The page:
“IN FOCUS will become part of, and support, faculty and student scholarship,” adds Reynolds. “We won’t simply be receptors … an audience. We won’t just be consumers of knowledge, but also contribute to the production of it.”
Aziz would like to expand IN FOCUS’ work beyond Moravian’s borders, collaborating with other colleges and universities and abroad. She already has formed an affiliation with an organization in Bangladesh whose work is focused on helping children at risk, specifically as it relates to their lack of clean, safe drinking water.

Her five-year renewable agreement with ICDDR,B  (Center for Health and Population Research), an international health research institution located in Dhaka, allows Moravian students to study and do research in Bangladesh, and can be a real boon for the college.

“This type of collaborative agreement puts Moravian on a different playing field; Columbia, Johns Hopkins and Smith are other institutes which also have agreements with ICDDR,B,” she says. “This is something that sets us apart from other colleges of our size and profile.”

The work the organization does with rural health issues and in serving the poor links it to poverty and inequality, and Aziz calls the collaboration a “unique research context in its proximity to poverty” that “represents opportunities for faculty to further research” and of course for the students who may further their education in the fields of South Asia.
Upcoming IN FOCUS events include:

  • February 14, noon, Johnston Hall -- Rev. Jesse Jackson lecture. One of America’s foremost civil rights, religious and political figures, the Reverend Jesse Jackson will present a lecture focusing on poverty and inequality. The program, A Conversation with Reverend Jesse Jackson, Poverty and Inequality, is sponsored by the office of Institutional Diversity, IDEA, Moravian Theological Seminary, Lehigh Valley Association of Independent Colleges, and the IN FOCUS program.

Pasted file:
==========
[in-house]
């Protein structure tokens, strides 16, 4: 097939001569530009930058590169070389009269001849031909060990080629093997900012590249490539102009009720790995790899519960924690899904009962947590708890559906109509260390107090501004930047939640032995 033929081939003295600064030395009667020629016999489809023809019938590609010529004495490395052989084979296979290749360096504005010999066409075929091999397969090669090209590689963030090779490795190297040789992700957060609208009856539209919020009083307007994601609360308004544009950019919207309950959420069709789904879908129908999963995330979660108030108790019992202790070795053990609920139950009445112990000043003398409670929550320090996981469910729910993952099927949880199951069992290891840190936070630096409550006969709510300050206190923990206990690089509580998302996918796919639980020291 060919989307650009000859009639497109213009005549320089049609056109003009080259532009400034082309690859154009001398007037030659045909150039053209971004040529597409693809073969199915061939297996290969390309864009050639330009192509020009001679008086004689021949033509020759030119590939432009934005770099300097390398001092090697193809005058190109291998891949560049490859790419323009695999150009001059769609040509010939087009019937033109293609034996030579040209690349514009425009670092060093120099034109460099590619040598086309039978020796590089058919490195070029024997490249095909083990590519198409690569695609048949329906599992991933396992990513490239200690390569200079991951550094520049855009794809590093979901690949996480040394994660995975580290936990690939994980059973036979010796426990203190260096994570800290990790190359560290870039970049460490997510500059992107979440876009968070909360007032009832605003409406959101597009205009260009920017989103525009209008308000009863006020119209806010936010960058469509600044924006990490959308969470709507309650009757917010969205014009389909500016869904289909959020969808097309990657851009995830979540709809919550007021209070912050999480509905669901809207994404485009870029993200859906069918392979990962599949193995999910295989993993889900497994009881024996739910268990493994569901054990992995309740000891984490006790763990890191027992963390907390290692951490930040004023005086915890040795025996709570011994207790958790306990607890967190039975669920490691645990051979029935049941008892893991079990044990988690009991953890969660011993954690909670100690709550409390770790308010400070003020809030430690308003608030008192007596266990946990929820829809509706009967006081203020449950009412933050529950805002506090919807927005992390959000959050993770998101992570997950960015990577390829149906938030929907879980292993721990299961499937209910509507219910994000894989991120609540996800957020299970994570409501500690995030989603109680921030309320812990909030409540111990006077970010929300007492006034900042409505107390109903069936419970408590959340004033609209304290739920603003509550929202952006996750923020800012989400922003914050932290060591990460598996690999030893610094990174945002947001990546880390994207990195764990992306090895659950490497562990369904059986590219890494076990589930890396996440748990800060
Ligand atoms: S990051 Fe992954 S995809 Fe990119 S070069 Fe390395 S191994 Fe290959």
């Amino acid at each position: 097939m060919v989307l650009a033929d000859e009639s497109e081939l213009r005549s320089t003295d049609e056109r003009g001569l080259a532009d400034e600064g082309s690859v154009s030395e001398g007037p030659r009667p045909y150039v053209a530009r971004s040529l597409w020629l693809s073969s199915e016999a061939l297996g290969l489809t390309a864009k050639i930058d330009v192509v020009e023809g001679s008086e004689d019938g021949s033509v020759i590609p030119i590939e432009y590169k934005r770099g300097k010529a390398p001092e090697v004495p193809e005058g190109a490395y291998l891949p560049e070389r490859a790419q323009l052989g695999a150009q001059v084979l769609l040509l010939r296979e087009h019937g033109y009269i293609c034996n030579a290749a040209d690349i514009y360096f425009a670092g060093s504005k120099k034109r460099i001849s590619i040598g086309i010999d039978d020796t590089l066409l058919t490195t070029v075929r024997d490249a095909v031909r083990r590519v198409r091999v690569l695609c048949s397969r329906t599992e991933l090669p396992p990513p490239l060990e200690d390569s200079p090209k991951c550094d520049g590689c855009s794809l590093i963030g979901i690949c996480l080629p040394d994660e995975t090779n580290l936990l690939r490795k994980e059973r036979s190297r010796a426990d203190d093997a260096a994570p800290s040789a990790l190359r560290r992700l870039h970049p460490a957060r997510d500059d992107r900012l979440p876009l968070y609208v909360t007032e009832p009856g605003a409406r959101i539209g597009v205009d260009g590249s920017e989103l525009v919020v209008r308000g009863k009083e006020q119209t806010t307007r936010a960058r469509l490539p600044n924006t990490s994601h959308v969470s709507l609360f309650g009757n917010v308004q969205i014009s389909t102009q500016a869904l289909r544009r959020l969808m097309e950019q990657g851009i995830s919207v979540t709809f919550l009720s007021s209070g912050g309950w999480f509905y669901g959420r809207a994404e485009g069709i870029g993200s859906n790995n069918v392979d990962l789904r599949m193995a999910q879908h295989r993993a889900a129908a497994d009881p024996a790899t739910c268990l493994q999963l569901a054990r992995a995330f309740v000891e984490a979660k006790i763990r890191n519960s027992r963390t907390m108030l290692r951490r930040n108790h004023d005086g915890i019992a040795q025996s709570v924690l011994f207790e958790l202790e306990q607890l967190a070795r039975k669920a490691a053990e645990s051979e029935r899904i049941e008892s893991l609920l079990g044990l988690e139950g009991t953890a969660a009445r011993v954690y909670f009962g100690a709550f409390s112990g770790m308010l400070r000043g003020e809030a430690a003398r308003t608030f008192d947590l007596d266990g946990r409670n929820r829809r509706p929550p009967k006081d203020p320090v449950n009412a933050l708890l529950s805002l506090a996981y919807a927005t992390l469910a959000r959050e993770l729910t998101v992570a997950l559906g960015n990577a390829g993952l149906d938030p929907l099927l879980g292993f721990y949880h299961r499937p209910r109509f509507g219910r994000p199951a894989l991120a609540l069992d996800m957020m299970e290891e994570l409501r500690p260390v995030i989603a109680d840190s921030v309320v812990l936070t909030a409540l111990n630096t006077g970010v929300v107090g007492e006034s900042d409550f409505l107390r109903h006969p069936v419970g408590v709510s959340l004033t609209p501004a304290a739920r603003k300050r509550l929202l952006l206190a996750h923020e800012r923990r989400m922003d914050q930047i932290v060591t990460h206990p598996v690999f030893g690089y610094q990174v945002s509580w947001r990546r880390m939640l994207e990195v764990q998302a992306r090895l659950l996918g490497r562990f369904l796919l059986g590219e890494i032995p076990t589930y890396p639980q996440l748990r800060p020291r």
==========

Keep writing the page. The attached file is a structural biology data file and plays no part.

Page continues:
• March 1, 6:30 p.m., Prosser Auditorium, HUB – March 1, 6:30 p.m., Prosser Auditorium, HUB – Children’s Coalition of the Lehigh Valley PA State Budget Summit. Sharon Ward, Executive Director of the Pennsylvania Budget and Policy Center and Ron Cowell, President of the Education Policy and Leadership Center are the speakers in this Family Policy Summit.

    Key policy developments in the 2013 PA state budget relating to the needs of children, especially in low-income families, will be discussed. Public education, school finance, early childhood education, family and child well-being including health care, nutrition, housing and abuse will all be part of the conversation. Sponsored by the political science department.

  • March 31, 9 a.m. – 3 p.m., PPHAC, room 102 - symposium, The Crash of ’08: Reflections on and Lessons from the Great Recession Faculty, alumni, student and community speakers join to explore the causes, impact and lessons learned from the economic crises of the past four years. Presented by the Alumni Association’s Lifelong Learning Program.

  • April 2 4 p.m. PPHAC, room 102 - Research Symposium with Diane Husic – Lessons from South Africa:  Is Climate Change the "New Apartheid" of the 21st Century?

    Diane Husic actively participates in the U.N. climate change meetings as a civil observer. Her role is to provide expert advice when needed and to relay progress back home. Dr. Husic has played a crucial role in bringing Moravian into this conversation (Moravian is one of six liberal arts colleges that permits students and faculty to attend as civil observers.)